Mariano Rivera refused to let torn knee ligaments at age 42 end his career, instead returning for one final season in 2013.
In doing so, Rivera not only managed to end his legendary 19-year tenure on his own terms, but reinforced his status as the most dominant closer in Major League history during the process. For his impressive comeback campaign this summer, Rivera on Monday night was recognized by his peers at the MLB Players Choice Awards as the American League Comeback Player of the Year, edging out fellow nominees Scott Kazmir (Indians) and Victor Martinez (Tigers). Rivera was similarly named Major League Baseball's officially sanctioned AL Comeback Player of the Year, as voted on from a list of finalists (one per team) by MLB.com's 30 club beat reporters.
At the same time, he was honored for more than just his impressive comeback season. Rivera on Monday night was also named the Marvin Miller Man of the Year, an award given annually to a Major Leaguer "who inspires others through his on-field performances and contributions to his community." Other finalists included the Cardinals' Carlos Beltran and the Mariners' Raul Ibanez.
"Without my peers, I wouldn't be the same," Rivera said on MLB Network during the Players Choice Awards announcement show. "I definitely appreciate what they have done for me, choosing me and voting for me."
The recognition only further cemented for Rivera what was already an incredibly successful farewell tour, and one that even he would have had a difficult time envisioning just a year and a half ago.
Originally expecting to retire following last season, Rivera's plans all changed on May 2, 2012, when he collapsed in center field at Kauffman Stadium in a freak incident during batting practice. Rivera suffered a torn ACL and partially torn MCL while shagging fly balls -- something he had taken joy in doing his entire career -- and the closer was left wondering if he'd ever again toe a Major League mound.
The day after the mishap, an emotional Rivera repeated softly when asked if he'd return from the injury: "At this point, I don't know. At this point, I don't know." In the midst of a sleepless night in a Kansas City hotel room that evening, Rivera decided that would not be how his career ends.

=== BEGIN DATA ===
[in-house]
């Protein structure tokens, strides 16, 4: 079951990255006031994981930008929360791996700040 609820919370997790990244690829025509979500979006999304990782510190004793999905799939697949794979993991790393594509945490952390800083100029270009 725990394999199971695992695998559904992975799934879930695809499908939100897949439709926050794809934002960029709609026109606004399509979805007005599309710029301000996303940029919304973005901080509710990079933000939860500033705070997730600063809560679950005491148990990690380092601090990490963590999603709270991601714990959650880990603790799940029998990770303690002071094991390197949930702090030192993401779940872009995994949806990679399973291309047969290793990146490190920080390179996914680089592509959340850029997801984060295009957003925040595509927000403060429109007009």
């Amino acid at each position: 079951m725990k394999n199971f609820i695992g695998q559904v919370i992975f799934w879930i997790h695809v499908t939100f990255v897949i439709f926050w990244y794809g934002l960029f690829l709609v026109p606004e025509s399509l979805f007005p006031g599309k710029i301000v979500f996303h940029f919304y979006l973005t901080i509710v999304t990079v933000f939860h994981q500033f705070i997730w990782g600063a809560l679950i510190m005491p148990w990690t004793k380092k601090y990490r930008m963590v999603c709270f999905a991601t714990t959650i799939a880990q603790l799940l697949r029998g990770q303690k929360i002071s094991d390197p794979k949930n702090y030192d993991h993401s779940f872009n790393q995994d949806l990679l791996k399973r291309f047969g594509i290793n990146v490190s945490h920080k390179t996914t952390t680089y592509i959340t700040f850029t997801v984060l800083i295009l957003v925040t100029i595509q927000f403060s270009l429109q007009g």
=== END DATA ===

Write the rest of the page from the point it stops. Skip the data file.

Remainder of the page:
After missing the rest of 2012, he returned for a final year, declaring this season would be his last before it even started. He went on to dazzle one final time, finishing with a 2.11 ERA and 44 saves over 64 appearances, marking the ninth time he surpassed the 40-save plateau. He finished the season with 54 strikeouts in 64 innings, while walking only nine batters.
Rivera showed zero lingering effects from the gruesome knee injury, tallying a 1.83 ERA and 30 saves prior to the All-Star break. Needless to say, he earned his 13th and final All-Star nod, setting the scene for a memorable All-Star Game moment at Citi Field, the home of the crosstown Mets.
Rivera entered in the eighth inning to his typical "Enter Sandman" entrance song and a rousing ovation from the crowd. The rest of AL All-Star teammates delayed their taking of the field behind Rivera, keeping the spotlight solely on the legendary closer as players and coaches from both teams joined in the standing ovation.
Rivera went on to pitch a scoreless frame and earn his first career All-Star Game MVP Award. The accomplishment was just the latest in a storied career that included five World Series titles, a 1999 World Series MVP Award and an all-time record 652 saves, among countless other honors.
Monday's set of awards came less than two weeks after Commissioner Bud Selig bestowed upon Rivera the Commissioner's Historic Achievement Award. Reserved only for individuals or groups that make a "major impact on the sport," the Historic Achievement Award is not given annually, but instead only at the Commissioner's discretion.
As for the Players Choice Awards, they have been distributed annually since 1992. This year's crop of winners each had the added honor of designating charities to receive grants totaling $260,000, from the Major League Baseball Players Trust, which raises funds and attention for issues affecting the needy and promotes community involvement. Rivera announced that his $70,000 worth of grants from his two Players Choice Awards would be donated to his church, Refuge of Hope.
Paul Casella is a reporter for MLB.com. Follow him on Twitter @paul_casella.